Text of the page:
The trial against the German Adolf Eichmann, which began on April 11, 1961 in Jerusalem, was one of the most spectacular in history. What the victims of the Nazi criminal told then still haunts one of the prosecutors in the process, Gabriel Bach.
One of these testimonies, Bach recounts in the kitchen of his Jerusalem apartment, is that of Martin Földi, survivor of the Auschwitz death camp. Földi recounted that his wife and two children were immediately sent to their deaths, Just arrived to field.
The victim said he had quickly lost sight of them. She could only see her two and a half year old little daughter, because she was wearing a red coat. “That red dot, which was getting smaller and smaller: this is how my family disappeared from my life,” declared Földi.
Gabriel Bach holds up a photo showing him during the trial. Photo DPA
The daughter of then-Deputy Chief Prosecutor Bach, Orli, was also two and a half years old at the time of the trial. And he had bought her a red coat shortly before.
Földi’s testimony caused Bach, born in Germany and 94 years old today, to lose his voice at the time. “Suddenly I couldn’t get any sound out.” “It took me several minutes for me to get back to myself,” he says.
The architect of the Holocaust on the bench
The trial of Eichmann, known as the architect of the Holocaust for his role in the systematic extermination of Jews in Europe during the Nazi dictatorship, lasted eight months after its opening on April 11, 1961, and ended with a death warrant.
Hannah Arendt at Eichmann’s trial Photo: United States Holocaust Memorial Museum
More than a hundred witnesses were questioned in the “Casa del Pueblo”, a specially equipped theater room. As the accused sat on a glass box, the Jewish victims recounted their horrible experiences.
The judgment is considered as a central element for the recognition of Nazi crimes. “There were many moments when your heart raced,” says Bach in German, who nevertheless admits that no testimony touched him as much on a personal level as Földi’s.
Eichmann, SS Lieutenant Colonel (Schutzstaffel) had deported millions of Jews to German death camps during the Nazi era. After the war, was able to initially flee to Argentina. However, on May 11, 1960, Israeli agents arrested him and kidnapped him to take him to the Jewish state, with the intention of trying him.
Adolf Eichmann in the Israeli prison of Ramle after being captured in Argentina. Photo: EFE
Bach can still vividly remember his first meeting with Eichmann in a prison in the Israeli city of Haifa. He had just read the autobiography of the Auschwitz commander Rudolf Höss, who had been hanged in 1947. In it, Höss had described how sometimes his “knees were shaking” while killing some 1,000 Jewish children a day.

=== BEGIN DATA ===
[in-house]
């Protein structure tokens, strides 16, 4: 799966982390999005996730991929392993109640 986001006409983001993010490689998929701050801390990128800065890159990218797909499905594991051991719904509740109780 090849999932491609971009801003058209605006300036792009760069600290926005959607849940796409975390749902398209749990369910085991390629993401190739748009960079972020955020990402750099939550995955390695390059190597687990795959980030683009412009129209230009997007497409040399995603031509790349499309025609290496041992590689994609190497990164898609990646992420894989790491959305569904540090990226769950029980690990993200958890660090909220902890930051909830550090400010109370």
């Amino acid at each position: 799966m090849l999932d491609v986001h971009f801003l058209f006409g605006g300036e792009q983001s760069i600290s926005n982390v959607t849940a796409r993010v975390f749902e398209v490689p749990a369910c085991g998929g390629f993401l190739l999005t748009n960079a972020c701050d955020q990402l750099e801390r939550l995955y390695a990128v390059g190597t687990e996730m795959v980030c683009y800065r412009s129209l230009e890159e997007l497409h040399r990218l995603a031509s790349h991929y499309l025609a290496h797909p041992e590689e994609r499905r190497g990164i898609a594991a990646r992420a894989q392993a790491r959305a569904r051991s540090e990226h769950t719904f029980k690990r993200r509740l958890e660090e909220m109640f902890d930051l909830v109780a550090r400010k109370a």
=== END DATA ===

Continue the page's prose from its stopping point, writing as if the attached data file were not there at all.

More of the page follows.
However, according to Höss, Eichmann had told him that it was important to kill Jewish children, in a particular way, to avoid a future generation prone to revenge. “Ten minutes later they told me: ‘Adolf Eichmann wants to talk to you,'” says the former prosecutor.
Eichmann has pleaded not guilty and insisted throughout the trial that he had only acted on the orders of others. However, Bach comments that there was much evidence that Eichmann was a man of convictions that he was even “overdoing” his orders.
Reenactment of the Eichmann trial, at the Museum of Jewish Heritage in New York, in 2017. Photo: Adriana Groisman
According to Bach, Eichmann went so far as to say, in an interview with a Dutch fascist conducted eleven years after the end of the war that, in his opinion, he had not acted with enough hardness against the Jews. According to Bach, Eichmann did everything possible during the Holocaust to ensure that as many Jews as possible were killed.
“And my job was to prevent something like this from happening in the future,” he adds.
Bach himself was eleven years old when his family fled Germany. Shortly before the Night of Broken Glass (ReichspogromnachtOn November 1938, the family, who had experienced anti-Semitic hostility in Berlin, traveled for the first time to Holland. The old man recalls that, after a stop at the border, a German SS officer brought him up with a kick back to the train.
Gabriel Bach during the trial. In the background, Eichmann. Photo: DPA
Again, shortly before the German invasion of the Netherlands in 1940, the family was able to escape by boat to what was then Palestine. Bach studied law in London and began his career in the Israeli Public Prosecutor’s Office in 1953.
Many of the childhood memories of his German homeland are palpably painful for Bach. However, the recipient of the Order of Merit of the Federal Republic of Germany now views his native country, and especially the younger generation, much more positively.
“When I come today, I see friendship and recognition; you can see a great difference between the environment of before and that of now.” On his last birthday, he details, he received countless congratulations and phone calls from Germany.
The author is a journalist for the agency dpa
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